Oospores progenies from Phytophthora ramorum.
ABSTRACT Oospores of Phytophthora ramorum were produced from intraspecific pairings between a European A1 and European or American A2 strains. Their viability was evaluated through colouration with tetrazolium bromide. The distribution of oospores in the different classes of colouration was similar to that found in other Phytophthora species (homothallic and heterothallic): most of the oospores stained purple, which corresponds to spores in dormancy. In order to produce single-oospore cultures, a method was developed to separate oospores from mycelium and chlamydospores. Germination of oospores was observed in 110, 250, 350 and 500-d-old cultures at a low proportion. Microsatellite marker analyses on oospore progenies revealed that the oospores resulted from hybridisation. More than 50 oospore progenies were characterised in terms of mating type, aggressiveness on Rhododendron leaves, and growth rate on two different media. The results are discussed in the context of pest risk analysis.
- SourceAvailable from: Lien Bertier[Show abstract] [Hide abstract]
ABSTRACT: It is becoming increasingly evident that interspecific hybridization is a common event in phytophthora evolution. Yet, the fundamental processes underlying interspecific hybridization and the consequences for its ecological fitness and distribution are not well understood. We studied hybridization events in phytophthora clade 8b. This is a cold-tolerant group of plant pathogenic oomycetes in which six host-specific species have been described that mostly attack winter-grown vegetables. Hybrid characterization was done by sequencing and cloning of two nuclear (ITS and Ypt1) and two mitochondrial loci (Cox1 and Nadh1) combined with DNA content estimation using flow cytometry. Three different mtDNA haplotypes were recovered among the presumed hybrid isolates, dividing the hybrids into three types, with different parental species involved. In the nuclear genes, additivity, i.e. the presence of two alleles coming from different parents, was detected. Hybrid isolates showed large variations in DNA content, which was positively correlated with the additivity in nuclear loci, indicating allopolyploid hybridization followed by a process of diploidization. Moreover, indications of homeologous recombination were found in the hybrids by cloning ITS products. The hybrid isolates have been isolated from a range of hosts that have not been reported previously for clade 8b species, indicating that they have novel pathogenic potential. Next to this, DNA content measurements of the non-hybrid clade 8b species suggest that polyploidy is a common feature of this clade. We hypothesize that interspecific hybridization and polyploidy are two linked phenomena in phytophthora, and that these processes might play an important and ongoing role in the evolution of this genus.PLoS ONE 01/2013; 8(12):e85385. · 3.53 Impact Factor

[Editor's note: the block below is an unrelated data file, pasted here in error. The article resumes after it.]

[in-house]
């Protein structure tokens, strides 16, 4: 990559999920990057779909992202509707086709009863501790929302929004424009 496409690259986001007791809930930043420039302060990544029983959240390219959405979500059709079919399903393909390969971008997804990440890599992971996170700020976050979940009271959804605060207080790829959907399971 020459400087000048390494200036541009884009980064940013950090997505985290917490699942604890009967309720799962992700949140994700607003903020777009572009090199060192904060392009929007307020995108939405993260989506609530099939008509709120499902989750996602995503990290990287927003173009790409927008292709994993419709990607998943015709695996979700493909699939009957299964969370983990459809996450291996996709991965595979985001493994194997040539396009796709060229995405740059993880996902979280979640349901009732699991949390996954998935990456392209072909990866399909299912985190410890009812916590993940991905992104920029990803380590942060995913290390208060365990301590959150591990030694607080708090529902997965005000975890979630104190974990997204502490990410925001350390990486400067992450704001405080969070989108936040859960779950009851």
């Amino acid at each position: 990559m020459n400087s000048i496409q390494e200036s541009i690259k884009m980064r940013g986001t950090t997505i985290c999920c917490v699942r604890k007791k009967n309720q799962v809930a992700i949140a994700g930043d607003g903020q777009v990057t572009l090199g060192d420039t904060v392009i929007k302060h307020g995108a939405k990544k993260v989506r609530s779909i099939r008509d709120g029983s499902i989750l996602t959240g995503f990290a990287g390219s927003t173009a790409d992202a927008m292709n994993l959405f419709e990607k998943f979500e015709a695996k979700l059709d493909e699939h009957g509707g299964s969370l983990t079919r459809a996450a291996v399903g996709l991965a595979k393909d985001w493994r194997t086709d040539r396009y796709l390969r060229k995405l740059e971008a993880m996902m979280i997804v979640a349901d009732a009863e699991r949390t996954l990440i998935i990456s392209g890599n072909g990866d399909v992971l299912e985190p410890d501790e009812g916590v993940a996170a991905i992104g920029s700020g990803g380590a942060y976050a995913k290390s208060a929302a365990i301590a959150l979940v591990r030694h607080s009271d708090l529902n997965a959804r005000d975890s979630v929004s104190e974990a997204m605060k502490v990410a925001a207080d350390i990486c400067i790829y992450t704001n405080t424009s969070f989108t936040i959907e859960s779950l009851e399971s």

- [Show abstract] [Hide abstract]
ABSTRACT: All Phytophthora ramorum EU1 lineage isolates tested are of A1 mating type, except for three rare isolates from 2002 to 2003 from Belgium, which were originally assigned the A2 mating type. In one of these isolates (2338), a switch from A2 to A1 mating type was observed in 2006. This observation initiated a larger study in which all cultures and subcultures of the original three EU1 A2 isolates, maintained in three laboratories under different storage conditions, were checked for mating type change. The A2 to A1 mating type switch was observed in four of seven independently maintained isolates that were derived from isolate 2338 in two laboratories, using different transfer regimes and storage conditions. Following the mating type switch to A1 in these four derived isolates, no reversion back to A2 mating was observed, even after up to 5 years of additional isolate maintenance and several more subculturing events. The three other isolates that were derived from isolate 2338 as well as the other EU1 A2 isolates collected in 2002 and 2003 and stored in the same conditions did not display such mating type change. The potential causes of the mating type conversions as well as their epidemiological implications are discussed.Journal of Phytopathology 01/2014; 162(1). · 1.00 Impact Factor
- [Show abstract] [Hide abstract]
ABSTRACT: Ten years after a threatening and previously unknown disease of oaks and tanoaks appeared in coastal California, a significant amount of progress has been made toward the understanding of its causal agent Phytophthora ramorum and of the novel pathosystems associated with this exotic organism. However, a complete understanding of the ecology and epidemiology of this species still eludes us. In part, our inability to fully understand this organism is due to its phylogenetic, phylogeographic, phenotypic, and epidemiological complexities, all reviewed in this paper. Most lines of evidence suggest that the high degree of disease severity reported in California is not simply due to a generalized lack of resistance or tolerance in naïve hosts but also to an innate ability of the pathogen to survive in unfavorable climatic conditions and to reproduce rapidly when conditions become once again favorable.Eukaryotic Cell 11/2012; 11(11). · 3.18 Impact Factor